Syrah vs. Petite SirahFebruary 27, 2015
Throughout history, mankind has faced a myriad of questions in which the mind reels and boggles with the enormity of said idea. About this time one would assume man also learned how to make alcohol to help with those hard to take facts of life. Today we’ll explore one such question…What is the difference between a Syrah and a Petite Sirah? If you’re anything like the rest of us, you’ll have grappled with this question time and time again when presented with a choice between the two. Why are there two? Is one smaller? Why is it spelled differently? Were you drunk when you wrote this? As we said earlier… hard hitting questions. So, without further ado, let’s start our exploration.
Syrah and Petite Sirah are two different varietals with very different flavor compositions. Syrah is the older of the two grapes and originates from the northern Rhone region in France. Syrah has a bit of an old, murky past dating back (predating even!) to the Roman times. Pliny the Elder may or may not have written about Syrah in his Naturalis Historia but DNA testing being what is was back then, we can’t know for sure. Syrah is the product of two obscure and now relatively defunct varietals Dureza (father) and Mondeuse blanc (mother), both native to areas close to the northern Rhone region. Syrah flavor composition is heavily dependent on the climate in which is it grown. Syrah does best in a warm (but not too hot) climate, and on well-drained, rocky soils; it buds relatively late and ripens relatively early; is not prone to disease or rot, making it a hearty yet valuable varietal. Paso Robles offers a warmer climate and varied soil conditions that generally impart flavors of dark fruits, sometimes smoke, meat (particularly bacon), leather and a white pepper finish. Syrah will benefit from being laid down for about 5 years and will make you forget about Bordeauxs. You’ll probably have heard of Shiraz, which is what the Australians and South Africans generally label their version of Syrah. The climate is hot and dry and gives forth a markedly younger, jammier Syrah. For that reason, a distinction is made, but is not legally enforced in the United States. Syrah has a lengthy and illustrious history, it is worthy of our admiration for its durability and adaptability.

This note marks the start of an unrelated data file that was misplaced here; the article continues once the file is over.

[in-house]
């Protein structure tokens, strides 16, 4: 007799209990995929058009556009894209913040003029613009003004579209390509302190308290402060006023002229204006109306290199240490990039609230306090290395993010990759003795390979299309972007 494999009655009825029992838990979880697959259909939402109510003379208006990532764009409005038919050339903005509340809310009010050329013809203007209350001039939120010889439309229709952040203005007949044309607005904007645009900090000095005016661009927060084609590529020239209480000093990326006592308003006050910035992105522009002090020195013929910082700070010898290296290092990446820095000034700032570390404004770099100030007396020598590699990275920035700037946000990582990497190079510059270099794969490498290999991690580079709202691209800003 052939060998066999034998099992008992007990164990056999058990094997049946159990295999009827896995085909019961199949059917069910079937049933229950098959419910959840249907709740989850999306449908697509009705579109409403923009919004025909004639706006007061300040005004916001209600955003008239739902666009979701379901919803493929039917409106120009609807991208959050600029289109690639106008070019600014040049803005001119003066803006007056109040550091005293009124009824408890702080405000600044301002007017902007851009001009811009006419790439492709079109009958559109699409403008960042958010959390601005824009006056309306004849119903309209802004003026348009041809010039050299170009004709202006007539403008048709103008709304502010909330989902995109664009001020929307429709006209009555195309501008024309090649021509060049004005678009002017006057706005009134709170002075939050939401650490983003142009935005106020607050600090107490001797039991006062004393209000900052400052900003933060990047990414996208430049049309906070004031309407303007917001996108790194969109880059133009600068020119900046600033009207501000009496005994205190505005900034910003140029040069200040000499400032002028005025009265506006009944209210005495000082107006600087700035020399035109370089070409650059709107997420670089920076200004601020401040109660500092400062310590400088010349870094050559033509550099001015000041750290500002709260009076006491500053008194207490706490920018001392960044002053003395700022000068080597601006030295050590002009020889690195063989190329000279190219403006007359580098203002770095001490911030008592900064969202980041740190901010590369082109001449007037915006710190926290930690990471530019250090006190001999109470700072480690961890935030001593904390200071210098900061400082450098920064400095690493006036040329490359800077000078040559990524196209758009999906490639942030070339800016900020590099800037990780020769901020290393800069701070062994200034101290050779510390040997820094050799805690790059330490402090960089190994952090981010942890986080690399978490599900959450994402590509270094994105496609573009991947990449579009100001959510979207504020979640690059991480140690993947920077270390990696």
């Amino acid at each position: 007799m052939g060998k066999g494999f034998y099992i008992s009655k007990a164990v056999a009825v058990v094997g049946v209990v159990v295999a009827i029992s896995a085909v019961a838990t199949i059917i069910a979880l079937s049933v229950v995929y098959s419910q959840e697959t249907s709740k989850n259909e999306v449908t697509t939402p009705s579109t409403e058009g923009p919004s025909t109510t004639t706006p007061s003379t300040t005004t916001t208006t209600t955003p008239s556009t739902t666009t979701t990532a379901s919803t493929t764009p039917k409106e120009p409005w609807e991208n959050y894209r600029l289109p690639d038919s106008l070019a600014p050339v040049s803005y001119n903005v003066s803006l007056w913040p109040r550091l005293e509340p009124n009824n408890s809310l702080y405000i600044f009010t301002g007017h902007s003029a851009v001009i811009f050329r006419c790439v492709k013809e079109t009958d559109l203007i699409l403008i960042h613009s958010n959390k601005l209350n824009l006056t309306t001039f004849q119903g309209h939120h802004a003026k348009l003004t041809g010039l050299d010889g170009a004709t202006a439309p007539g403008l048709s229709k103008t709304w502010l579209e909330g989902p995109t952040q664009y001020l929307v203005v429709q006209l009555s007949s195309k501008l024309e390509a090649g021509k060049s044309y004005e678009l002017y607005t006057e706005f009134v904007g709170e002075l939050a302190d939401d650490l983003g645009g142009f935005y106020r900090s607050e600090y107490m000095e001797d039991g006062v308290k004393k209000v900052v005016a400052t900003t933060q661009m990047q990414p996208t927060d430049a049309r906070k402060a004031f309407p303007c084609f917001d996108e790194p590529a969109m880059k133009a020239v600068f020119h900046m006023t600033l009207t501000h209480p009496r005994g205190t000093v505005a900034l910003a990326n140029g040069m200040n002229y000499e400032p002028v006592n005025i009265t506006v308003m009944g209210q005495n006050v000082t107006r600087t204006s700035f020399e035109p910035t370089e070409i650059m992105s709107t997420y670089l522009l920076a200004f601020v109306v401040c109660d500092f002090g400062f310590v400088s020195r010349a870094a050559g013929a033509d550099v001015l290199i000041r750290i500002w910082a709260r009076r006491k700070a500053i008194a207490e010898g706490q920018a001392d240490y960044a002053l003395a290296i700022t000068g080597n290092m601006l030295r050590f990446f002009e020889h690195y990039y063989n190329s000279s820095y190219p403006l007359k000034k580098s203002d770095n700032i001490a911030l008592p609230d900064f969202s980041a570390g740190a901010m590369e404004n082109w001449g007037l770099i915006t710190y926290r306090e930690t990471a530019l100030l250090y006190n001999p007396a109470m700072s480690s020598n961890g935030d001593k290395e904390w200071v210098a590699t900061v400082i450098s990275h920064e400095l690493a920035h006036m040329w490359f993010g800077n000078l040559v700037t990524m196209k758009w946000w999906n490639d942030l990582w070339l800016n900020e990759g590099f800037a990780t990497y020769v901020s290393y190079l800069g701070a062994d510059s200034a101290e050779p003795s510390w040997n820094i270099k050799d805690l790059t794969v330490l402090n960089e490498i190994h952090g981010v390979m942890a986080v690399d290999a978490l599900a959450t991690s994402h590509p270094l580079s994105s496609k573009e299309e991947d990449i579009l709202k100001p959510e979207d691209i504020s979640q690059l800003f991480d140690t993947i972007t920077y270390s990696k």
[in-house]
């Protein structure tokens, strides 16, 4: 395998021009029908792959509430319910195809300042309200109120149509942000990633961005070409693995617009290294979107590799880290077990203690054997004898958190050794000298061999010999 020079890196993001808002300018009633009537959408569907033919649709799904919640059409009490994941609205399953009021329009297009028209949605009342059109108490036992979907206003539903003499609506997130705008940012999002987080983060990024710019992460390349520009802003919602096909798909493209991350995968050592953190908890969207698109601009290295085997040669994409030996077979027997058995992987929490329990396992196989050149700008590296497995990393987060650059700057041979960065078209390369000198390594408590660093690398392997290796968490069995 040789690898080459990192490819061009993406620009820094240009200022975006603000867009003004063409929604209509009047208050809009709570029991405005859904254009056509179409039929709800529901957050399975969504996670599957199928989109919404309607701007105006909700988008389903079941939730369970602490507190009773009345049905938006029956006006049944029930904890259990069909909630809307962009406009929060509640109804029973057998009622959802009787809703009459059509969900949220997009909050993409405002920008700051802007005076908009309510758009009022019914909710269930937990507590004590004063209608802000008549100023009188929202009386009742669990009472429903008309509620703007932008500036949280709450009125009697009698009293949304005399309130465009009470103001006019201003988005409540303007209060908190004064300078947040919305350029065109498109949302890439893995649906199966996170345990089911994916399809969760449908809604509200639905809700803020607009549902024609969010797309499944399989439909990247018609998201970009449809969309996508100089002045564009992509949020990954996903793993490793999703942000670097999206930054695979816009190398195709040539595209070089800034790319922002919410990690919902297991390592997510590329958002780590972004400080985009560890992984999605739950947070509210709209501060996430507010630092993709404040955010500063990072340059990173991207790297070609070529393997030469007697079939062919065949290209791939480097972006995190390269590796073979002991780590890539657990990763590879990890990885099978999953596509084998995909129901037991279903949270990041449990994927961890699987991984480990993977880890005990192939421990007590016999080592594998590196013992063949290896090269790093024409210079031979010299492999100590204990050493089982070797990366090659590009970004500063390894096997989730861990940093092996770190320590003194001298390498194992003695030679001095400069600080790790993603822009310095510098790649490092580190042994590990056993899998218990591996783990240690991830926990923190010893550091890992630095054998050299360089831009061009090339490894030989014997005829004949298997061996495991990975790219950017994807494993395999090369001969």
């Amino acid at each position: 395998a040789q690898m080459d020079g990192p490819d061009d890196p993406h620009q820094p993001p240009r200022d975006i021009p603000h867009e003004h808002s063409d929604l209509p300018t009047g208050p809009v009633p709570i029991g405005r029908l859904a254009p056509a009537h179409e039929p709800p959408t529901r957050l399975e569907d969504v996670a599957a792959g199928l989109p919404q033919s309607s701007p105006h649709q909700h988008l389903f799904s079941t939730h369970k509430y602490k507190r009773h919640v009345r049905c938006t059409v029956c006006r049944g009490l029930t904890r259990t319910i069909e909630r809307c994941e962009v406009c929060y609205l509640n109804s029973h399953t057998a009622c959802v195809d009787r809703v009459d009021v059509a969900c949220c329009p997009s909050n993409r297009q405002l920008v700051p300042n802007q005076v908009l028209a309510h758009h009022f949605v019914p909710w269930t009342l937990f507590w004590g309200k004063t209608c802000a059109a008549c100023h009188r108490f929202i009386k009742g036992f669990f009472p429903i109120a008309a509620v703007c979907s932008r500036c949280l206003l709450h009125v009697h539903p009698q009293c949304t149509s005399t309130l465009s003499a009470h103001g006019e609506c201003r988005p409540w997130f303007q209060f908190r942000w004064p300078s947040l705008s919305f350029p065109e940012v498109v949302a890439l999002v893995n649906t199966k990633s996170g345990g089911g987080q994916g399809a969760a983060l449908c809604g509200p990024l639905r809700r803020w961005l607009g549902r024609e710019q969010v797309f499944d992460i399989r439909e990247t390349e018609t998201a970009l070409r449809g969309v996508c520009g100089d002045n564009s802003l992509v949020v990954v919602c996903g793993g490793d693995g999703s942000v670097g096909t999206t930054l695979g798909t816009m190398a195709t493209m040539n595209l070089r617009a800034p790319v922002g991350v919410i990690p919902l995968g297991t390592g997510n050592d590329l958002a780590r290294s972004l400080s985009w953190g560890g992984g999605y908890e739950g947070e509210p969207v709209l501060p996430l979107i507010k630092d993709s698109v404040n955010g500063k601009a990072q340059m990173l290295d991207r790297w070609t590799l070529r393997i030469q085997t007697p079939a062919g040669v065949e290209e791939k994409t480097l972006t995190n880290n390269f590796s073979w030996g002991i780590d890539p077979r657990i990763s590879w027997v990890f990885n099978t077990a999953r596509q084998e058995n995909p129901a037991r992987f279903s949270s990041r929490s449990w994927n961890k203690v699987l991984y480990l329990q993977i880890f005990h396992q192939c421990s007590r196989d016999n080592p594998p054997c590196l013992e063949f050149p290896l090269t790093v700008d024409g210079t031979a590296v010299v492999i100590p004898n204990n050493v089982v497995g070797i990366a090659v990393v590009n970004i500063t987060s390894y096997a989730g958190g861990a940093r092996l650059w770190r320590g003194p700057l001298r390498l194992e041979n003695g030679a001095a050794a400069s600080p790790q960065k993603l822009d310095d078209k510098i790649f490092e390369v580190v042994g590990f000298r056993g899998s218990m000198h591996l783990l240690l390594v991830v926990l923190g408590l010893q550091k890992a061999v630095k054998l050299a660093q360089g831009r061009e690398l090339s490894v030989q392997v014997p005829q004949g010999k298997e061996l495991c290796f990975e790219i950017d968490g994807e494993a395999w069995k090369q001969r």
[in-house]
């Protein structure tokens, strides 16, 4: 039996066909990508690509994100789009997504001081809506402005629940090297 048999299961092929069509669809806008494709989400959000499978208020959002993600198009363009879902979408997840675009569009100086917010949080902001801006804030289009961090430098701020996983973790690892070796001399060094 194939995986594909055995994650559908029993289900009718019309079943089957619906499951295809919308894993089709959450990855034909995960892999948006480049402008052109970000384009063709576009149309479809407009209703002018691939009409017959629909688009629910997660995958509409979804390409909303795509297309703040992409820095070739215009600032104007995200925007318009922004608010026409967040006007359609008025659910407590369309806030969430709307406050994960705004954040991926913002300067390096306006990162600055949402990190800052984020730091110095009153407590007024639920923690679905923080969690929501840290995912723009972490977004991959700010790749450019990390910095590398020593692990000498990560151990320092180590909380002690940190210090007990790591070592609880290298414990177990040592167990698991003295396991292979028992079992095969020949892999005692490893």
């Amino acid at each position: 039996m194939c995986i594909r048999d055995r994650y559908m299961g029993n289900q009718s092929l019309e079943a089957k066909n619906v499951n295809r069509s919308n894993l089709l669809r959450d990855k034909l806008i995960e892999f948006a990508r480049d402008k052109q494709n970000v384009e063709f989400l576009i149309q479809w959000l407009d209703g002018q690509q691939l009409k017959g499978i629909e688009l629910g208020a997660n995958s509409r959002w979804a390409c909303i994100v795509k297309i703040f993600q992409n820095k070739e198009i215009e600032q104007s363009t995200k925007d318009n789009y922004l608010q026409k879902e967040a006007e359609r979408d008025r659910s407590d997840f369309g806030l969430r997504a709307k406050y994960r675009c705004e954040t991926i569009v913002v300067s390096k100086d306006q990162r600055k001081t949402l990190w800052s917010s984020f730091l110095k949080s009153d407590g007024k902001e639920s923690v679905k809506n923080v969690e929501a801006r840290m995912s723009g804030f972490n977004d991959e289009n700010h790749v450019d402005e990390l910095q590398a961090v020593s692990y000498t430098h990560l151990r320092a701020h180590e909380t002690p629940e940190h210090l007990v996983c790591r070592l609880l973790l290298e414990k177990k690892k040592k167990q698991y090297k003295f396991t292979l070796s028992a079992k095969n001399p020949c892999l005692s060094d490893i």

Petite Sirah has a much younger history. Also commonly known as Durif, Petite is a cross between Syrah (father) and Peloursin (mother), another red grape from the Rhone region. Sometime in the 1880’s French botanist Francois Durif found that his Peloursin had been pollinated by his Syrah and had produced a vine marked by saturated color (the skin is nearly black) and very dense fruit clusters. In 1884 Petite Sirah was introduced in Alameda County (East Bay) and has steadily grown in popularity ever since. Petite Sirah is a very late ripening grape with a thin skin and is hence susceptible to the ravages of late season rains common in the Rhone region. Today Petite Sirah is virtually nonexistent in its native France but thrives in the United States, Australia, Israel, Brazil, Argentina, Chile, and Mexico. Petite Sirah is a big bold red that you can remember by noting that there really is nothing Petite about this wine. The grapes are small and concentrated, but the flavor they impart is huge. The tannins are strong, the color a deep inky red and the flavor fairly acidic with firm texture and mouth feel. The bouquet has herbal and black pepper overtones and typically offers flavors of blue fruit, black fruit, and plums.
So what have we learned? Syrah and Petite Sirah are their own varietals. Never again will you have to gaze confused at a tasting menu wondering if you should just pick the Syrah because why would you want a smaller version? In fact both varietals offer a lot, whether you want to just open a bottle to share with friends or pair it with something particularly delicious for dinner. The fun about wine is that it is ever evolving and the flavors always will show you something new. Don’t be afraid to try new things and don’t worry that you’re not a “wine connoisseur”. If you like it, drink it. And you won’t ever know if you like it, until you try it…am I right or am I right?